Los Angeles Sues Time-Warner Cable Company

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For every person who had to wait forever for Time Warner Cable, Inc. to pick up the phone, for every customer who had to slog through an automated voice menu, then stew waiting to talk to a person, for every family that went days without TV or internet, Los Angeles City Attorney Rocky Delgadillo struck a blow Friday. On behalf of the city of Los Angeles, Delgadillo sued the top cable provider for southern California, saying its service was so bad it constituted fraud and deceptive advertising.

The city wants $2,500 for each instance, double if the victim was old or disabled. Part of the problem in Los Angeles stemmed from the company's complicated task of absorbing Comcast and Adelphia customers, not everyday business. Consumers had filed their own civil suit a while back.

"Hundreds of thousands of Los Angeles residents were ripped off," Delgadillo said in a statement. "Time Warner must be held accountable for its promises."

City prosecutors said the suit would be filed in Los Angeles County Superior Court.

Time Warner Cable representatives had no immediate comment.

The New York-based company could face civil penalties of tens of millions of dollars.

Delgadillo's office has taken corporate interests to court several times, suing local hospitals on allegations that they dumped indigent patients in downtown Los Angeles and accusing Anthem Blue Cross of scheming to cancel health insurance for people diagnosed with serious and expensive medical conditions.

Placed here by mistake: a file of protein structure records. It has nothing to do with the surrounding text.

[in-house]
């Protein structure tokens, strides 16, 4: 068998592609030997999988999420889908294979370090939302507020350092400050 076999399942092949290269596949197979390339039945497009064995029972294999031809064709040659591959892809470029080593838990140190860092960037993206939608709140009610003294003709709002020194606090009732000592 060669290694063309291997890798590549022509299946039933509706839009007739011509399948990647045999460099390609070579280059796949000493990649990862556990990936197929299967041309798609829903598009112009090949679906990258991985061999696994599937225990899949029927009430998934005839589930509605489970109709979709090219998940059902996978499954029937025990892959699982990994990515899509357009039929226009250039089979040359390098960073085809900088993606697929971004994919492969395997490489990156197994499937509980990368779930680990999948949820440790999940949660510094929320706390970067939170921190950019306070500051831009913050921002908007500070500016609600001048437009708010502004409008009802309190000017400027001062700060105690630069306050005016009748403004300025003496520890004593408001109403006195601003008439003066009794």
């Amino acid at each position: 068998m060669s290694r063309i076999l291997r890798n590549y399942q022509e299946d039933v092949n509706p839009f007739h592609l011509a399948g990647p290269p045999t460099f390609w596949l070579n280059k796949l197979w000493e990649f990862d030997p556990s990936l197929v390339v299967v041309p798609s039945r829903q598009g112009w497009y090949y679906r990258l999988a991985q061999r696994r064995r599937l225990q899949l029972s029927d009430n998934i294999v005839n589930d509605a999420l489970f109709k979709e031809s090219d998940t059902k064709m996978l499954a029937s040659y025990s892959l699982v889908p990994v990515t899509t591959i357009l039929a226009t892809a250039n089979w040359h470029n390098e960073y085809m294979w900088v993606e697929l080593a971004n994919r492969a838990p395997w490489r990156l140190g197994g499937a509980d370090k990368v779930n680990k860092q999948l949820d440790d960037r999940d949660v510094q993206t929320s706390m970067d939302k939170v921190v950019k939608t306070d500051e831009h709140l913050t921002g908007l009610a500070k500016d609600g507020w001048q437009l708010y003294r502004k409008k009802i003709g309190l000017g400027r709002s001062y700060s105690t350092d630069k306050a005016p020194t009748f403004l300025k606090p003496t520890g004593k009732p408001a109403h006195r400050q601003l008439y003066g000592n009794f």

Time Warner became the major cable TV provider in the area when it joined with Comcast Corp. in 2006 to buy out bankrupt Adelphia Communications Corp. Time Warner and Comcast then swapped franchises so each would dominate markets in different U.S. regions.

The combination was difficult because Time Warner Cable had to upgrade the old Adelphia and Comcast systems and merge them with its own. Nearly 500,000 subscribers in the city were affected.

In the suit, which focuses on service from the fall of 2006 to the spring of 2007, city prosecutors cite brochures and television advertisements that they say gave the false impression that pricing for cable and Internet services would stay the same.

The suit says the company failed to live up to its part of the franchise cable agreement requiring that a company answer subscribers' calls within 30 seconds and begin repairs of service interruptions within 24 hours of notification in 90% of its calls for service. The suit claims that no more than 60% of customer service calls were answered in time.

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